Identify the location of anomalies using Amazon Lookout for Vision at the edge without using a GPU
Automated defect detection using computer vision helps improve quality and lower the cost of inspection. Defect detection involves identifying the presence of a defect, classifying types of defects, and identifying where the defects are located. Many manufacturing processes require detection at a low latency, with limited compute resources, and with limited connectivity.
Amazon Lookout for Vision is a machine learning (ML) service that helps spot product defects using computer vision to automate the quality inspection process in your manufacturing lines, with no ML expertise required. Lookout for Vision now includes the ability to provide the location and type of anomalies using semantic segmentation ML models. These customized ML models can either be deployed to the AWS Cloud using cloud APIs or to custom edge hardware using AWS IoT Greengrass. Lookout for Vision now supports inference on an x86 compute platform running Linux with or without an NVIDIA GPU accelerator and on any NVIDIA Jetson-based edge appliance. This flexibility allows detection of defects on existing or new hardware.
In this post, we show you how to detect defective parts using Lookout for Vision ML models running on an edge appliance, which we simulate using an Amazon Elastic Compute Cloud (Amazon EC2) instance. We walk through training the new semantic segmentation models, exporting them as AWS IoT Greengrass components, and running inference in CPU-only mode with Python example code.
In this post, we use a set of pictures of toy aliens composed of normal and defective images such as missing limbs, eyes, or other parts. We train a Lookout for Vision model in the cloud to identify defective toy aliens. We compile the model to a target X86 CPU, package the trained Lookout for Vision model as an AWS IoT Greengrass component, and deploy the model to an EC2 instance without a GPU using the AWS IoT Greengrass console. Finally, we demonstrate a Python-based sample application running on the EC2 (C5a.2xl) instance that sources the toy alien images from the edge device file system, runs the inference on the Lookout for Vision model using the gRPC interface, and sends the inference data to an MQTT topic in the AWS Cloud. The scripts outputs an image that includes the color and location of the defects on the anomalous image.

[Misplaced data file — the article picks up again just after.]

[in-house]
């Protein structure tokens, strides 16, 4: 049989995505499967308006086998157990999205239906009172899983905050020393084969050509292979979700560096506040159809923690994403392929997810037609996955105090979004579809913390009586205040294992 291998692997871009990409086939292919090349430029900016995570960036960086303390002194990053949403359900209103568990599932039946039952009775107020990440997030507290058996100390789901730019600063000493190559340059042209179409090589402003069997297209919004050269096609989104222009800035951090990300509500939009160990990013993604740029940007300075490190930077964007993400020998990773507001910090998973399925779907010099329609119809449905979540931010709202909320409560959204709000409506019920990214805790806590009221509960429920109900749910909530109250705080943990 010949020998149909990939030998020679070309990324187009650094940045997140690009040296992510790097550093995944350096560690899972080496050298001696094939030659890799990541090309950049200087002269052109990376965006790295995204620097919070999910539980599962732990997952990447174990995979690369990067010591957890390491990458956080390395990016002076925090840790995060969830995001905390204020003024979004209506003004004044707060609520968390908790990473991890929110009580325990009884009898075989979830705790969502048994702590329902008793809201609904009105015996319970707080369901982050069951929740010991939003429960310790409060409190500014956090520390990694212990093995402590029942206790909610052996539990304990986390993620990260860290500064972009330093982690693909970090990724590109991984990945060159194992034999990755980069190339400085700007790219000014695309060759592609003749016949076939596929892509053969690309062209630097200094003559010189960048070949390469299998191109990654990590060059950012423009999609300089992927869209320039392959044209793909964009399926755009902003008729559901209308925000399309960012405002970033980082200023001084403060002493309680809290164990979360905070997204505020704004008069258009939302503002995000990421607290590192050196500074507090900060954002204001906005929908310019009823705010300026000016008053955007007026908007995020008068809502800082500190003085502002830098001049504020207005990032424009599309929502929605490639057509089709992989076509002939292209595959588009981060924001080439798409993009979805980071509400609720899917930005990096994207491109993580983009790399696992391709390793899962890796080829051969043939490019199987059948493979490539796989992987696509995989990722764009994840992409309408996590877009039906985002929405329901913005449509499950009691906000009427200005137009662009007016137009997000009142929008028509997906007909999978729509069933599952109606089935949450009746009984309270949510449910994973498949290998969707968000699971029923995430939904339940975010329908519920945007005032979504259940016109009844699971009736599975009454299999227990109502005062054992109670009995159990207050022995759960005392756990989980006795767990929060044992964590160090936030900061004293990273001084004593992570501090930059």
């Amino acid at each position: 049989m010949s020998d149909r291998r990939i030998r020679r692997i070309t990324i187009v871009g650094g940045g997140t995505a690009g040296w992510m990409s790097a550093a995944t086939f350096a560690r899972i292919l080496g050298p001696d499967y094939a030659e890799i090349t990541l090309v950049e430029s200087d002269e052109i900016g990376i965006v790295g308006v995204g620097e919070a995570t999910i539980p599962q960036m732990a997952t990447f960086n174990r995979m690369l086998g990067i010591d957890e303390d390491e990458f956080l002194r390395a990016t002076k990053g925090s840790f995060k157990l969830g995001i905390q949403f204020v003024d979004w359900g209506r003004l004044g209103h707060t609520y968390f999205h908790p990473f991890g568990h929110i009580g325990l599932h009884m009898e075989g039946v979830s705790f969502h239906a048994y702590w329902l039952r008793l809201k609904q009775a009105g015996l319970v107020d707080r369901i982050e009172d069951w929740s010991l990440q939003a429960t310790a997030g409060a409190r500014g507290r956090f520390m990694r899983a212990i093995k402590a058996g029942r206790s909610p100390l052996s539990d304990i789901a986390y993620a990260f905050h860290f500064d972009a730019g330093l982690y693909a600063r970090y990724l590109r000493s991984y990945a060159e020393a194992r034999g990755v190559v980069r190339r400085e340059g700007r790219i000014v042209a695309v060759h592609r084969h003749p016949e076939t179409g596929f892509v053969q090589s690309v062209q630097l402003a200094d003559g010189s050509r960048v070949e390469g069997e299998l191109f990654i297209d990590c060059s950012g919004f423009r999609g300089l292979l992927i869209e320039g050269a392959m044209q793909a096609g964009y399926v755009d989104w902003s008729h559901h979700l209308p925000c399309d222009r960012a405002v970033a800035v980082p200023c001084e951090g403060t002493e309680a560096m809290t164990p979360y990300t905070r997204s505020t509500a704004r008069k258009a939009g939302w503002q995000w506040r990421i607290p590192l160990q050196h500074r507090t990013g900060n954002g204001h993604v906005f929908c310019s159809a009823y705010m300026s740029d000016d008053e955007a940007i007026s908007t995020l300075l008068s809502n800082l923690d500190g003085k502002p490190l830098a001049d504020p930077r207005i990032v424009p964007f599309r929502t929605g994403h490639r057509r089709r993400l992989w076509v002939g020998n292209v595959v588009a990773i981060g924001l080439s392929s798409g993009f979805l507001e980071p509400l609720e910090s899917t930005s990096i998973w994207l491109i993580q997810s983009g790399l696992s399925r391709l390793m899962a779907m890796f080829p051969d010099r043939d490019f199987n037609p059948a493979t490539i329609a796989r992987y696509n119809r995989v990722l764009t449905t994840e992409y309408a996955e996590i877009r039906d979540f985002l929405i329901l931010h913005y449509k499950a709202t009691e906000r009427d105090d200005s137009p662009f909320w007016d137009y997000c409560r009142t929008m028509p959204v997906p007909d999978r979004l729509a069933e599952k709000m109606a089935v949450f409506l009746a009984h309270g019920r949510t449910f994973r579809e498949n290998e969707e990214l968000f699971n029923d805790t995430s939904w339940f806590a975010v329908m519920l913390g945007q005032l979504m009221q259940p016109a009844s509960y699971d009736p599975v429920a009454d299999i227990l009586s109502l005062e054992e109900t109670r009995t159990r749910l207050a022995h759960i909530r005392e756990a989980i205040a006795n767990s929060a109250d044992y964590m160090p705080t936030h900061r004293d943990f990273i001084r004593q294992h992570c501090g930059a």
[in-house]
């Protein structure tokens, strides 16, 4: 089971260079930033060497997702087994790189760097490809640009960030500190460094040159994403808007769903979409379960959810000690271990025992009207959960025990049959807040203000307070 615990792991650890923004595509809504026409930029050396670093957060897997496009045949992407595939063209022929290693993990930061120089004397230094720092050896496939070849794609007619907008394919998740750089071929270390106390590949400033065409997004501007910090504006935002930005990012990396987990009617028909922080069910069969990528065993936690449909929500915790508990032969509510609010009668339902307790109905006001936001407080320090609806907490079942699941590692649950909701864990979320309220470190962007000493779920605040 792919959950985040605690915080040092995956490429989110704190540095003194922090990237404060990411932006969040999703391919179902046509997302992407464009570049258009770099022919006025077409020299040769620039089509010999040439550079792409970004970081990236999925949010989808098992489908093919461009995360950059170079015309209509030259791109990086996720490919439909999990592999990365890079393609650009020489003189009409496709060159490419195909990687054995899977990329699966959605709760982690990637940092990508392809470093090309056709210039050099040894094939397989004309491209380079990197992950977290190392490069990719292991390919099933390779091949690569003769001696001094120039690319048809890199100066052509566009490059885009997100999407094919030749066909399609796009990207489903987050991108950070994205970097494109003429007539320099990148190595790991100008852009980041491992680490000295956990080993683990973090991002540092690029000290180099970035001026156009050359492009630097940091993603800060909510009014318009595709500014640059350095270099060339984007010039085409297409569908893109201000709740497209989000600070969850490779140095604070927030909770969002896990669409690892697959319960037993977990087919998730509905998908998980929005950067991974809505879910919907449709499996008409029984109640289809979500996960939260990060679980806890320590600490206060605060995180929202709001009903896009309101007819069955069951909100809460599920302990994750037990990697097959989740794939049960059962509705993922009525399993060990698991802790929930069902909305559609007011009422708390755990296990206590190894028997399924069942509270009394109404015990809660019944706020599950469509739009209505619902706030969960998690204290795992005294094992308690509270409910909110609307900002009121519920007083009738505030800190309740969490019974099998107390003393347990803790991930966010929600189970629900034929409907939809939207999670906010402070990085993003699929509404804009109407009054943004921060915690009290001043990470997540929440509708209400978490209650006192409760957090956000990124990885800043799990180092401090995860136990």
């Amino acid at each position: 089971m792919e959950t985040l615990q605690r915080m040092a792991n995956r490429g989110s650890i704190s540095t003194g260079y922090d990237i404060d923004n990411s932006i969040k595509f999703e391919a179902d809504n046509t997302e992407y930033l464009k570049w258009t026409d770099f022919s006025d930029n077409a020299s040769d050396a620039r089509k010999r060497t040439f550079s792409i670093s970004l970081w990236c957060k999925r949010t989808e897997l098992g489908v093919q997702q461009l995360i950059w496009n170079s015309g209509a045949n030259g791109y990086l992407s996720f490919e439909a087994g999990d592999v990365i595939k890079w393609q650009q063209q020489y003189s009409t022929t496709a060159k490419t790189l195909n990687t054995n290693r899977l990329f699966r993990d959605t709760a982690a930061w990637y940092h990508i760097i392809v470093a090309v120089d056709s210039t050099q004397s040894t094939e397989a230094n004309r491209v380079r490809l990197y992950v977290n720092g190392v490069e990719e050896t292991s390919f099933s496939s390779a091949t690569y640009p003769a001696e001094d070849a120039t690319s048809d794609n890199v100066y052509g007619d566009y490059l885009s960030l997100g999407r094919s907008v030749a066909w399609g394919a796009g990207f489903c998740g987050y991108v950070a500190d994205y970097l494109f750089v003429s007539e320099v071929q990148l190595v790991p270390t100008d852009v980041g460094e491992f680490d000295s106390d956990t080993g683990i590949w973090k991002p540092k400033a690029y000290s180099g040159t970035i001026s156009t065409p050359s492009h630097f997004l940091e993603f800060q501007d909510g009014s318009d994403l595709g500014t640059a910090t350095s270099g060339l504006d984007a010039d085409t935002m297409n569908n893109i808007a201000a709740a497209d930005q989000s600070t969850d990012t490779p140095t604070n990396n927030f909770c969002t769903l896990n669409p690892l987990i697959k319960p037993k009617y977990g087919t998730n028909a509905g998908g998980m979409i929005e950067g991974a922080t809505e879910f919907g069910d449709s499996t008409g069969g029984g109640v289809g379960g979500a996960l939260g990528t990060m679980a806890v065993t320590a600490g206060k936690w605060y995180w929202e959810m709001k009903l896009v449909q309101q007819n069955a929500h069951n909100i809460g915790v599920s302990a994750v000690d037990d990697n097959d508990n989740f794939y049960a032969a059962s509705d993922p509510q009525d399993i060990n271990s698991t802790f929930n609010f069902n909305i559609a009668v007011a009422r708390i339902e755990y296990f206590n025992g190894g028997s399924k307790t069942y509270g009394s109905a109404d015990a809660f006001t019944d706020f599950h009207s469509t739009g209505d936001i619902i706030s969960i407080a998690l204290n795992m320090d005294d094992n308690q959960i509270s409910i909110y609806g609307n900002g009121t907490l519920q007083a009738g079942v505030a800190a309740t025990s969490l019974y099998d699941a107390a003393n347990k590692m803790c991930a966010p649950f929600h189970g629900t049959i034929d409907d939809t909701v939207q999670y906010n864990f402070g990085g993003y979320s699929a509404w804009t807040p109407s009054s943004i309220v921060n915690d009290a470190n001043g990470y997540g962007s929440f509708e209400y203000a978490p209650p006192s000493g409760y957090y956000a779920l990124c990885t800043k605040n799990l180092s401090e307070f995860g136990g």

The following diagram illustrates the solution architecture. It’s important to note for each defect type you want to detect in localization, you must have 10 marked anomaly images in training and 10 in test data, for a total of 20 images of that type. For this post, we search for missing limbs on the toy.
The solution has the following workflow:
- Upload a training dataset and a test dataset to Amazon Simple Storage Service (Amazon S3).
- Use the new Lookout for Vision UI to add an anomaly type and mark where those anomalies are in the training and test images.
- Train a Lookout for Vision model in the cloud.
- Compile the model to the target architecture (X86) and deploy the model to the EC2 (C5a.2xl) instance using the AWS IoT Greengrass console.
- Source images from local disk.
- Run inferences on the deployed model via the gRPC interface and retrieve an image of anomaly masks overlaid on the original image.
- Post the inference results to an MQTT client running on the edge instance.
- Receive the MQTT message on a topic in AWS IoT Core in the AWS Cloud for further monitoring and visualization.
Steps 5, 6, and 7 are coordinated with the sample Python application.
Before you get started, complete the following prerequisites. For this post, we use an EC2 c5.2xl instance and install AWS IoT Greengrass V2 on it to try out the new features. If you want to run on an NVIDIA Jetson, follow the steps in our previous post, Amazon Lookout for Vision now supports visual inspection of product defects at the edge.